Suicide prevention

This time last year I learnt the horrendous news that a girl I had gone to school with had committed suicide in her university dorm room. She was 19, she had her whole life ahead of her, and on the surface seemed happy - it was a shock to everyone.

September 10 was World Suicide Prevention Day.

This time last year I learnt the horrendous news that a girl I had gone to school with had committed suicide in her university dorm room. She was 19, she had her whole life ahead of her, and on the surface seemed happy – it was a shock to everyone. Perhaps one of the darkest details of the story was that she was not discovered until five days after she had died. Learning the news really effected me in a big way and I started looking into ways that I could help with youth suicide, by researching various help lines and support groups that I could perhaps volunteer with. A few weeks later I got the job in Vanderhoof so that idea was put on hold.

I was reminded of this last week when I received an email about world suicide prevention week.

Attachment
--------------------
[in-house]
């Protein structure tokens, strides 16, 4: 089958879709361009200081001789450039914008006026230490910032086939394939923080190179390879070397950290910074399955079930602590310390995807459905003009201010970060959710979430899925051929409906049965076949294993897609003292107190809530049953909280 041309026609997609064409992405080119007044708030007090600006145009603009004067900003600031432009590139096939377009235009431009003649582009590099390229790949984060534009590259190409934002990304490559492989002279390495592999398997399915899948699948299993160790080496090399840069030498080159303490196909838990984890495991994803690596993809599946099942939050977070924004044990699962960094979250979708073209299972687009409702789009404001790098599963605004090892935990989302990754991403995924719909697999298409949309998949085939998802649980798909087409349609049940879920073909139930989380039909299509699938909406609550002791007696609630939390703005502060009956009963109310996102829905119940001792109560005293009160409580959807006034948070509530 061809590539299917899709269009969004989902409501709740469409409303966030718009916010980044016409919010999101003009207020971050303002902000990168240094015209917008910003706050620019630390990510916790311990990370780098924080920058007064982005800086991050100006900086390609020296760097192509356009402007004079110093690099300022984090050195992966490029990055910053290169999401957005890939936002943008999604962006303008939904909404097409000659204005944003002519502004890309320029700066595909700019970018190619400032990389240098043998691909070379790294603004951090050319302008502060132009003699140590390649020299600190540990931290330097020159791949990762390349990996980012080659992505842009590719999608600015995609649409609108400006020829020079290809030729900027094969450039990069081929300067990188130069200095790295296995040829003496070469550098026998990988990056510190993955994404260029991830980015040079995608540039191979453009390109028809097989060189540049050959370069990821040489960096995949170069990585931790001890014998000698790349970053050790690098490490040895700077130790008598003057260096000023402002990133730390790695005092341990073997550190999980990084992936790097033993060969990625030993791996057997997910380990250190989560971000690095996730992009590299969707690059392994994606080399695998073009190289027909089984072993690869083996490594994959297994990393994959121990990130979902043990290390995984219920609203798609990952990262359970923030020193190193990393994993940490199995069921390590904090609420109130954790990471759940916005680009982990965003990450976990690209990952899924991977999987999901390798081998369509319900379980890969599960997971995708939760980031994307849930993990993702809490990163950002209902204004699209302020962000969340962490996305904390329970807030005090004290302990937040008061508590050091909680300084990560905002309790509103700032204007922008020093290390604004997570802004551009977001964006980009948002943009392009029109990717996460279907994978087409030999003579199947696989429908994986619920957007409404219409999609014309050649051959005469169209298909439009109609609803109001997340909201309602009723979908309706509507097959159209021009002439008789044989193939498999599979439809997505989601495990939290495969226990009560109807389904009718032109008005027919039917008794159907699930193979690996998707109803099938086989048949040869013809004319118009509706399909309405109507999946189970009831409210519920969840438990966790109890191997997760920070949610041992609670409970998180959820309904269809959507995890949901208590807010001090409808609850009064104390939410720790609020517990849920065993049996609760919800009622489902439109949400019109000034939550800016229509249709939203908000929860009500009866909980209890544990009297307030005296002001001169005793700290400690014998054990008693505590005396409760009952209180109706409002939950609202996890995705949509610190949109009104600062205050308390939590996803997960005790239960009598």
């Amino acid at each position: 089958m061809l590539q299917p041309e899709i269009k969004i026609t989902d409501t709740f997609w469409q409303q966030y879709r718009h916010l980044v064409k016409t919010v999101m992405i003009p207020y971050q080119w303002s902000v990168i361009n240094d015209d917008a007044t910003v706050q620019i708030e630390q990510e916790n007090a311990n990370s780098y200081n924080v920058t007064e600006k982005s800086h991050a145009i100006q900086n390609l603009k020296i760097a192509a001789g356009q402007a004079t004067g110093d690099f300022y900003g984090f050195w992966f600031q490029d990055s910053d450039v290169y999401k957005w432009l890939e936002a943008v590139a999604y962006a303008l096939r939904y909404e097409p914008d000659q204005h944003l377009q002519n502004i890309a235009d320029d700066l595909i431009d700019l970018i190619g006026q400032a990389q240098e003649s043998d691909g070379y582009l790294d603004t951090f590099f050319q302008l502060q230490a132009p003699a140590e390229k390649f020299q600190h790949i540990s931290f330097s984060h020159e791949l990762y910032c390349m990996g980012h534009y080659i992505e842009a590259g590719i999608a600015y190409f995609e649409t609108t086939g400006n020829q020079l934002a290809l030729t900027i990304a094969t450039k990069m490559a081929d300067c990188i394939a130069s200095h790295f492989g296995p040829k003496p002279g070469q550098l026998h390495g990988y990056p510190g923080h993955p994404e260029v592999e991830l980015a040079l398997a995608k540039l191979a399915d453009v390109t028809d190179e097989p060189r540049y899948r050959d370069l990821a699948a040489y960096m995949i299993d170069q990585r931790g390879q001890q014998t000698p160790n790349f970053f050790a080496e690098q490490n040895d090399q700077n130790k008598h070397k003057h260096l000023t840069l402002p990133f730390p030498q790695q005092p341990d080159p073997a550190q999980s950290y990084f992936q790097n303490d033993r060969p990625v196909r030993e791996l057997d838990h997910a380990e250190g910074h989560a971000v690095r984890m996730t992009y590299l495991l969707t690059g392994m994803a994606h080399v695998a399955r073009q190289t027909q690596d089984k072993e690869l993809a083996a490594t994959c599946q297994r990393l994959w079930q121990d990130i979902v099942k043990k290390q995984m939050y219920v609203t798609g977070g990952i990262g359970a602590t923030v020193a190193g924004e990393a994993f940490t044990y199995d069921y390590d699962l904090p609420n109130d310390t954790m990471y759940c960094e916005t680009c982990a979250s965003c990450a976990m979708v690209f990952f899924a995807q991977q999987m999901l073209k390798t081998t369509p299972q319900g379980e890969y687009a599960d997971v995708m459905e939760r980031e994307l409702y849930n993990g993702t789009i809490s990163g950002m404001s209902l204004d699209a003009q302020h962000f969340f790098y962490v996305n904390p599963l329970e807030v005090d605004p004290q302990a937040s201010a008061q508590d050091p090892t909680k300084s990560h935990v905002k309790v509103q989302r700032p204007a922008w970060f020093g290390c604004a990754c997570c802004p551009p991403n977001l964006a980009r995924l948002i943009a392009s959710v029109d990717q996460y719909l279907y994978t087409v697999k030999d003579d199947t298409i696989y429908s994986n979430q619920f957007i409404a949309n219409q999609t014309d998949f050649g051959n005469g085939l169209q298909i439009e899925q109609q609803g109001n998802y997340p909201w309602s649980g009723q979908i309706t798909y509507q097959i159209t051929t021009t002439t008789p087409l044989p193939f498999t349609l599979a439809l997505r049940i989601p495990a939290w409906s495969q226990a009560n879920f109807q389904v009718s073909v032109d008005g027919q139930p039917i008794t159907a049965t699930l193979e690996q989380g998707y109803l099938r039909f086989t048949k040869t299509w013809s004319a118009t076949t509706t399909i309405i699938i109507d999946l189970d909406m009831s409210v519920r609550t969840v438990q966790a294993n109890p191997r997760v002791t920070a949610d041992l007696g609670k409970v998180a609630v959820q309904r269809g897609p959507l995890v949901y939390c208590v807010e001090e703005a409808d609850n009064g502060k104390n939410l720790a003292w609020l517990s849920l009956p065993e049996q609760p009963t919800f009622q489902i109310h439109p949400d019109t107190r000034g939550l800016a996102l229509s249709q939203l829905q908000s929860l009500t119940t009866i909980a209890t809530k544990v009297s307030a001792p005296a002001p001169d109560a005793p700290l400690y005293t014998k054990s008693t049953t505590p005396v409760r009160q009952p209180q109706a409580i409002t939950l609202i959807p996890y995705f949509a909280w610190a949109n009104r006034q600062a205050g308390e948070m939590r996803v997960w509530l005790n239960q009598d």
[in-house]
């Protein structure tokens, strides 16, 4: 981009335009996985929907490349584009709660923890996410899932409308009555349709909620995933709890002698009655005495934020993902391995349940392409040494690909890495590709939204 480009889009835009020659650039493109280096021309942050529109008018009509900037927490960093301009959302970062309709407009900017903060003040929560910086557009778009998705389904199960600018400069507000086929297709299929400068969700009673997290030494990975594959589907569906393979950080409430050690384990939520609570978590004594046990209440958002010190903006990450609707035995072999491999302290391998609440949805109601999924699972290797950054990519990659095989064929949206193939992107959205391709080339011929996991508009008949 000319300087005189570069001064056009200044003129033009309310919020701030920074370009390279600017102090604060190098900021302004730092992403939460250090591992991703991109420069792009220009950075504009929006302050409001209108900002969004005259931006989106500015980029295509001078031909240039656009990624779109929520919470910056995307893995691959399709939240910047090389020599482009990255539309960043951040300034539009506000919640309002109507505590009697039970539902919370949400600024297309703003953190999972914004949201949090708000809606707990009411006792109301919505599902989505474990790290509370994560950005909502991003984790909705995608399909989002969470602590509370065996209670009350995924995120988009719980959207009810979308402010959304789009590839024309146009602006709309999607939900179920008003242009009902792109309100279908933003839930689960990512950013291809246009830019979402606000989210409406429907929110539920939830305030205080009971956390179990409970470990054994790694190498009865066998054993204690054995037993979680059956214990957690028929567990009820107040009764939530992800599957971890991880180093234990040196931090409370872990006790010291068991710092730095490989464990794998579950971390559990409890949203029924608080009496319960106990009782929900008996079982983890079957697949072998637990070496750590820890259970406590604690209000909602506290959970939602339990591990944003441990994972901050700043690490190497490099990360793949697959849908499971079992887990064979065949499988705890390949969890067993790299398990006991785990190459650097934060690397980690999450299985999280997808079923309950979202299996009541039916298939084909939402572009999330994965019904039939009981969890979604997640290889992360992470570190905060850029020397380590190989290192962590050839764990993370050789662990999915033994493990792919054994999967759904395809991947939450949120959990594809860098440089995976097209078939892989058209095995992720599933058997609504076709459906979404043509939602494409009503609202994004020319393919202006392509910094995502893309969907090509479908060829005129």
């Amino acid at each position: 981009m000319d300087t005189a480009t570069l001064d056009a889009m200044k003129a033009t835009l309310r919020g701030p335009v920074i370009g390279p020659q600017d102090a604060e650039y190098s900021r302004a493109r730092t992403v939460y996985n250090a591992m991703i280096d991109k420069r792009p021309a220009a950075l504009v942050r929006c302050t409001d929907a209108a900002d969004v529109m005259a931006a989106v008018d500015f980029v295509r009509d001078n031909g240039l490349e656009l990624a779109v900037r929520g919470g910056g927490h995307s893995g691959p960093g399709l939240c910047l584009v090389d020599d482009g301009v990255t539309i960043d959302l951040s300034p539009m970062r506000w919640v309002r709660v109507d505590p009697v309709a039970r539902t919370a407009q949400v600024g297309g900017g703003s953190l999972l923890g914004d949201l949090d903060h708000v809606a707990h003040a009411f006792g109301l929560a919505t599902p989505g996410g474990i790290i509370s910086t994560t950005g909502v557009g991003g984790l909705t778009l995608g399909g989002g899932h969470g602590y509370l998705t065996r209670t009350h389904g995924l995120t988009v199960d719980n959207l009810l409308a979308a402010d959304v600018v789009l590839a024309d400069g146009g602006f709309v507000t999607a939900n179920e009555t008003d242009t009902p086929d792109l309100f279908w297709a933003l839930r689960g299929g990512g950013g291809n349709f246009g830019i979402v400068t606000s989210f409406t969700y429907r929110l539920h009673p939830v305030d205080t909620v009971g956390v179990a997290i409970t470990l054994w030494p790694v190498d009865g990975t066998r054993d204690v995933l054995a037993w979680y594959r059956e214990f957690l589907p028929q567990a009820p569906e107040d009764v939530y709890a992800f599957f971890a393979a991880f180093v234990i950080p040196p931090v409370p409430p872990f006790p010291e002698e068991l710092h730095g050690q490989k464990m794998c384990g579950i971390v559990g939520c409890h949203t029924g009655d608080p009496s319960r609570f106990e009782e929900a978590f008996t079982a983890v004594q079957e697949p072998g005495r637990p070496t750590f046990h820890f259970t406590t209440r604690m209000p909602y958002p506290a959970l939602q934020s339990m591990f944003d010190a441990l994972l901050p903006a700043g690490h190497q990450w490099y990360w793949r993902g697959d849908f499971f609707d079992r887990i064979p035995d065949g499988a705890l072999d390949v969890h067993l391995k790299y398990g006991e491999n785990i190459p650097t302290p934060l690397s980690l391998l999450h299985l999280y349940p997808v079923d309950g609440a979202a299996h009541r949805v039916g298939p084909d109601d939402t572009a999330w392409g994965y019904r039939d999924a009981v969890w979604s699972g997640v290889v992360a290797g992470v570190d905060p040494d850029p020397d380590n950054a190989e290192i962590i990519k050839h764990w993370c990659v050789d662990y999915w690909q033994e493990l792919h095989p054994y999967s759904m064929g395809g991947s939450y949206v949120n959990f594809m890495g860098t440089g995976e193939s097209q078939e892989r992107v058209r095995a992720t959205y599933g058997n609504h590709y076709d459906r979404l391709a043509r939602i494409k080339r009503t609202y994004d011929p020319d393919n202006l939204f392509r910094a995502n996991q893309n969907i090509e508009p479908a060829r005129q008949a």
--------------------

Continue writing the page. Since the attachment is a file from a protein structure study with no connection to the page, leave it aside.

Suicide is the second biggest killer next to motor vehicle accidents in young people in Canada. It’s not something to be taken lightly.

For many young people the next few months are an extremely stressful time and can be quite traumatic. In particular I am speaking of those going off to University and College for the first time. Being away from home for the first time and therefore being forced into a much more independent situation while often having to deal with huge social pressures as well.

I remember the first time I went to university – I actually only lasted three months – it was miserable and I found it really tough. I’m lucky that I have a hugely supportive and openly communicative family who got me through that tough time. Suicidal thoughts carry a stigma along with them that prevents many people from speaking up and seeking help.

Canada has one of the worst adolescent suicide rates in the world. Every year approximately 300 children between 10 and 19, kill themselves.

It’s so important to look out for your friends and family at such a time like this and not to dismiss feelings of depression or threats as a phase that will pass.

Anyone looking for support or help for yourself or someone you know can call 1-800-SUICIDE or go to www.youthinbc.com.